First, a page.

How to Take a Break

I have a real problem (ok, maybe more than one) and I’m not proud of it.

It is INCREDIBLY hard for me to unwind/separate myself from work.  A day off to me rarely seems like a day off.  Rather, it seems more like I spend the first half of the day thinking about what I could be doing at work, and the second half thinking about what I need to do to prepare for the next day’s work.  Where’s the relaxation in that?

What I’ve often appreciated about December is the fact that our clientele have other priorities than 4-H this month.  Holidays, family time, or just enjoying earlier evenings at home due to the shorter days.  I realized several years ago in the crazy busy 4-H calendar I needed to take advantage of this.  Because of this I limit the number of planned programs I do this time of year, and always plan to add extra days of leave either to the beginning or end of the holiday leave the University allows such that I can have an extended break.  I hope you have a similar plan this year, or consider how you might do such next year.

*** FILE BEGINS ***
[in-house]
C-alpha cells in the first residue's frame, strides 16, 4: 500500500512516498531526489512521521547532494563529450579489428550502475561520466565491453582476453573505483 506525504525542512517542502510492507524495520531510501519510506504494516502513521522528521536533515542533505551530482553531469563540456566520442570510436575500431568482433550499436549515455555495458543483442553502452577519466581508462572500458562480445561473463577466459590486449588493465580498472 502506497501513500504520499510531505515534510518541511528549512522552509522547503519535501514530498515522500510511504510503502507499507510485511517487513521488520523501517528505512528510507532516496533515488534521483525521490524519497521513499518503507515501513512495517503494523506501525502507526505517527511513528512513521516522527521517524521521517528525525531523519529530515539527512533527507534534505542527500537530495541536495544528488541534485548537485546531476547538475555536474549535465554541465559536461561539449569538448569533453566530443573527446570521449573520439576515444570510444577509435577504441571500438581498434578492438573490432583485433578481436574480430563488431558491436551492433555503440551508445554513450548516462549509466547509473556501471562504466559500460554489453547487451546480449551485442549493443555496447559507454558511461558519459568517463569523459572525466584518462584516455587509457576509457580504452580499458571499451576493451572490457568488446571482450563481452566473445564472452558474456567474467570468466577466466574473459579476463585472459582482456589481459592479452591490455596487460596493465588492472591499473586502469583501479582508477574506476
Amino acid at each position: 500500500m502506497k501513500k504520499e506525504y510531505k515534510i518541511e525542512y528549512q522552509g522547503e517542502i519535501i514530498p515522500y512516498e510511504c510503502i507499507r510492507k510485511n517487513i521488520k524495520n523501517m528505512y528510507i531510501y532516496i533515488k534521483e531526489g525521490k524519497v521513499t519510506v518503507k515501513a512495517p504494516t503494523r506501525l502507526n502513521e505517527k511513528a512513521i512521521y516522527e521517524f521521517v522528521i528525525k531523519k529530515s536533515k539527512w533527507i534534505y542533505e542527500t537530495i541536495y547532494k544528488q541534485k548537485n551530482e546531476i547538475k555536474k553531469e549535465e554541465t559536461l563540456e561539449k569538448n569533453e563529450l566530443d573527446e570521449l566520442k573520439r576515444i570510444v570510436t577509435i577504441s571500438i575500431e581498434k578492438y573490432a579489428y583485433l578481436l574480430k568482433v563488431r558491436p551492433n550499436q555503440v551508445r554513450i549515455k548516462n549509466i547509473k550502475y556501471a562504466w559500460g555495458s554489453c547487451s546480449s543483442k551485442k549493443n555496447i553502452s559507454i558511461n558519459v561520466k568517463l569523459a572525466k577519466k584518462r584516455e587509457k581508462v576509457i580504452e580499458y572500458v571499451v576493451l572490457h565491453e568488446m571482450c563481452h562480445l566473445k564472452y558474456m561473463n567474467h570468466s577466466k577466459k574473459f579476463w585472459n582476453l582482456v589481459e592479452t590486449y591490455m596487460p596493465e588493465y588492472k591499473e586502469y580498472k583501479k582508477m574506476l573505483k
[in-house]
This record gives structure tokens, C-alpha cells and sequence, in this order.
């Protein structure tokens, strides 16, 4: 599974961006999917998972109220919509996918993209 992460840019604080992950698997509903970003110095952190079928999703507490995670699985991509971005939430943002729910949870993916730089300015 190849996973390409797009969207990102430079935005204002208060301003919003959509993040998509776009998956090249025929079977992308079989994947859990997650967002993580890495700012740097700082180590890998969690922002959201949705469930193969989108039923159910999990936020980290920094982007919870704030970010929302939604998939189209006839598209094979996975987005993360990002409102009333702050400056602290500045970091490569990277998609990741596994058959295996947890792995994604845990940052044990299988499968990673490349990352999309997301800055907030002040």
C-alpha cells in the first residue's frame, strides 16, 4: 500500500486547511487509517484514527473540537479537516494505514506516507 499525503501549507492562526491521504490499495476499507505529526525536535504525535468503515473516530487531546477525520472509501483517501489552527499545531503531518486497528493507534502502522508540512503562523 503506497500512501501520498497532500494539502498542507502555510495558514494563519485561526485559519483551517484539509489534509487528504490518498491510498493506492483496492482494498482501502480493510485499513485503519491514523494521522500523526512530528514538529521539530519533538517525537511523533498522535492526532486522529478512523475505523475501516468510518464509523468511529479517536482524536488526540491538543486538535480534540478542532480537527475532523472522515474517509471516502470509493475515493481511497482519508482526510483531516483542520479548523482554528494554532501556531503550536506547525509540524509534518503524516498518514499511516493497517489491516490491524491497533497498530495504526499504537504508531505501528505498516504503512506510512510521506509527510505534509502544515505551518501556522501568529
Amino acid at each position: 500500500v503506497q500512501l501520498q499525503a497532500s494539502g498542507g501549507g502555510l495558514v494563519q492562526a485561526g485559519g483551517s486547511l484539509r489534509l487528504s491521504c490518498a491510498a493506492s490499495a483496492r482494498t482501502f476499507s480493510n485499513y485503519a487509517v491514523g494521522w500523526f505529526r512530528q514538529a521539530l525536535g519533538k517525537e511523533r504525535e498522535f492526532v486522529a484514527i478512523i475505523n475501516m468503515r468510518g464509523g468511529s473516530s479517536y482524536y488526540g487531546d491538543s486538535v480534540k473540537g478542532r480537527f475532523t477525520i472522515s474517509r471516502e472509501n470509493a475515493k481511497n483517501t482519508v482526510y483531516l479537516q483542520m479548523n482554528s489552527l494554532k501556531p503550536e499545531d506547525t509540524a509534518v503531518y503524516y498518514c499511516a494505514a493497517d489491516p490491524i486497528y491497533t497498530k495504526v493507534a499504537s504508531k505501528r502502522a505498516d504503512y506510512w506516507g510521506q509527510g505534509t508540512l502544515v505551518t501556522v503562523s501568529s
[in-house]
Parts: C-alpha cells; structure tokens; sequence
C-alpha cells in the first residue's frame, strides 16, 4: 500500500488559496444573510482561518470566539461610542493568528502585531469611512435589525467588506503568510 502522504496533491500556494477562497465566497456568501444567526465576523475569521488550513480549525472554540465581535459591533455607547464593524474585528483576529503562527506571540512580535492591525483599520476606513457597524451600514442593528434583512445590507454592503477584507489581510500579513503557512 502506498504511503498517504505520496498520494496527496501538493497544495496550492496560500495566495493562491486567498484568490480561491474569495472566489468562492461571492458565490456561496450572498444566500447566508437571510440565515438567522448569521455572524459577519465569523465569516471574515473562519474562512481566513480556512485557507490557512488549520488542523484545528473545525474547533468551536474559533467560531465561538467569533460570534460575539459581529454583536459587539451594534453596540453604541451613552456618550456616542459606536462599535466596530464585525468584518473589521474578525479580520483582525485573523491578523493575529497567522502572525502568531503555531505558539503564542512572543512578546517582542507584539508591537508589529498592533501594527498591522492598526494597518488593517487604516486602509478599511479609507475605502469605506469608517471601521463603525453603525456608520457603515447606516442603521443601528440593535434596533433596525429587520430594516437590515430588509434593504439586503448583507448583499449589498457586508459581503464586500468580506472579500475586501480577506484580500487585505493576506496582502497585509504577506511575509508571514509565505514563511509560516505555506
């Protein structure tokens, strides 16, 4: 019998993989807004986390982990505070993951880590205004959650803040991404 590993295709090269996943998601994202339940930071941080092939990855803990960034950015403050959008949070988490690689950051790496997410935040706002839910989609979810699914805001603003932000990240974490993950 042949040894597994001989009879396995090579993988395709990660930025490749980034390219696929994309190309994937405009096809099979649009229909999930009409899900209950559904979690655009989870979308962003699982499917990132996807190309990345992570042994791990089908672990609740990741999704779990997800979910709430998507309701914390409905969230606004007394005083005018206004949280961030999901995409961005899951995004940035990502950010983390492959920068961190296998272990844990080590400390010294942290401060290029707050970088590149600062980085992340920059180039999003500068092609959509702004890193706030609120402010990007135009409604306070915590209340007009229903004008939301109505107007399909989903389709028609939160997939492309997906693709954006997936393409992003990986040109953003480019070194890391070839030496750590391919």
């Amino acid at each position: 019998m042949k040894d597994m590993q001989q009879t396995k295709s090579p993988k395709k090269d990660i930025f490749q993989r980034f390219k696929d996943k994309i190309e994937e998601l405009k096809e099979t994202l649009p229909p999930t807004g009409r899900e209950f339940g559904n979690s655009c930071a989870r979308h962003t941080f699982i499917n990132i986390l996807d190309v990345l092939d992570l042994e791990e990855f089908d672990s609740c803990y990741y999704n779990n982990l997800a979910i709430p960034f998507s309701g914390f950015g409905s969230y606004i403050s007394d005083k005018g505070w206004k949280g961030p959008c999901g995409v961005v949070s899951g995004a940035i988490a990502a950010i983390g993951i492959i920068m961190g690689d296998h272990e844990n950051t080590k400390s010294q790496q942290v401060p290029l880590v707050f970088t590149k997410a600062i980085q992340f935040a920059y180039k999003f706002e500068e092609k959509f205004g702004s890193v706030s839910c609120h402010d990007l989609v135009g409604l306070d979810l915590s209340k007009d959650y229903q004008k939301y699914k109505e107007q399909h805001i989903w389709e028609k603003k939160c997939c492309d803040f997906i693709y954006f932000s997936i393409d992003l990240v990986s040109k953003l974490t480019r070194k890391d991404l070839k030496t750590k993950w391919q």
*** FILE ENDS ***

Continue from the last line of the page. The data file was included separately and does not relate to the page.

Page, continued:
Some things to remember:

  • Turn on your away message.  Don’t leave clients guessing as to when they might hear back from you.
  • Getting back into the “swing of things” at work the first few days can be challenging.  Before you leave for your break– leave your to do list on your desk.  Then you’ll be able to jump right back in once you return, without having to mull over what to do first.
  • Mark your calendar during this break for your next break.  If you don’t save it now, those dates will quickly be filled.

Check out this infographic for more suggestions on how to enjoy your vacation/staycation:



This entry was posted in Professional Development. Bookmark the permalink.

Leave a Reply

Fill in your details below or click an icon to log in: Logo

You are commenting using your account. Log Out /  Change )

Facebook photo

You are commenting using your Facebook account. Log Out /  Change )

Connecting to %s